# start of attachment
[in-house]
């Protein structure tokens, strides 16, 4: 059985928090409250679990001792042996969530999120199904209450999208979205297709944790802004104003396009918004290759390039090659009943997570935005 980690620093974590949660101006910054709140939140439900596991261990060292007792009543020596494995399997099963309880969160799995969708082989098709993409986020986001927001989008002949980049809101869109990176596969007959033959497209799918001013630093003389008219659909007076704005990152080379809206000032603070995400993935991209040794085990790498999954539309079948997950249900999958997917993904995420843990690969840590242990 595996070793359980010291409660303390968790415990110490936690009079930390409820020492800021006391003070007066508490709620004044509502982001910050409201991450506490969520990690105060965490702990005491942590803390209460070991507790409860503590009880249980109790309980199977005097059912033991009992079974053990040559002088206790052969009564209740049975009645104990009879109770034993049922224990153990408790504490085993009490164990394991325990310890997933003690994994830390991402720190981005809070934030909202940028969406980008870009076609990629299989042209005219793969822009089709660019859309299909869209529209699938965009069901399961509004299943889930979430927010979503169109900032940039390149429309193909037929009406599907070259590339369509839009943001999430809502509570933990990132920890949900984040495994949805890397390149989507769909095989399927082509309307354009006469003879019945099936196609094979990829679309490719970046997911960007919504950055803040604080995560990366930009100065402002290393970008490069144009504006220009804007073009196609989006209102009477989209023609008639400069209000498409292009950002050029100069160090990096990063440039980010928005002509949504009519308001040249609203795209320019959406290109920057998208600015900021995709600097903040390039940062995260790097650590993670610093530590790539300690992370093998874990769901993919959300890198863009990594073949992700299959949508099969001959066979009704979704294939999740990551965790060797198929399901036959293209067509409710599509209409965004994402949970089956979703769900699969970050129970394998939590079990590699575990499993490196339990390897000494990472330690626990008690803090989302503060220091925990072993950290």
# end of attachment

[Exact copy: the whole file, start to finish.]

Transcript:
[in-house]
């Protein structure tokens, strides 16, 4: 059985928090409250679990001792042996969530999120199904209450999208979205297709944790802004104003396009918004290759390039090659009943997570935005 980690620093974590949660101006910054709140939140439900596991261990060292007792009543020596494995399997099963309880969160799995969708082989098709993409986020986001927001989008002949980049809101869109990176596969007959033959497209799918001013630093003389008219659909007076704005990152080379809206000032603070995400993935991209040794085990790498999954539309079948997950249900999958997917993904995420843990690969840590242990 595996070793359980010291409660303390968790415990110490936690009079930390409820020492800021006391003070007066508490709620004044509502982001910050409201991450506490969520990690105060965490702990005491942590803390209460070991507790409860503590009880249980109790309980199977005097059912033991009992079974053990040559002088206790052969009564209740049975009645104990009879109770034993049922224990153990408790504490085993009490164990394991325990310890997933003690994994830390991402720190981005809070934030909202940028969406980008870009076609990629299989042209005219793969822009089709660019859309299909869209529209699938965009069901399961509004299943889930979430927010979503169109900032940039390149429309193909037929009406599907070259590339369509839009943001999430809502509570933990990132920890949900984040495994949805890397390149989507769909095989399927082509309307354009006469003879019945099936196609094979990829679309490719970046997911960007919504950055803040604080995560990366930009100065402002290393970008490069144009504006220009804007073009196609989006209102009477989209023609008639400069209000498409292009950002050029100069160090990096990063440039980010928005002509949504009519308001040249609203795209320019959406290109920057998208600015900021995709600097903040390039940062995260790097650590993670610093530590790539300690992370093998874990769901993919959300890198863009990594073949992700299959949508099969001959066979009704979704294939999740990551965790060797198929399901036959293209067509409710599509209409965004994402949970089956979703769900699969970050129970394998939590079990590699575990499993490196339990390897000494990472330690626990008690803090989302503060220091925990072993950290």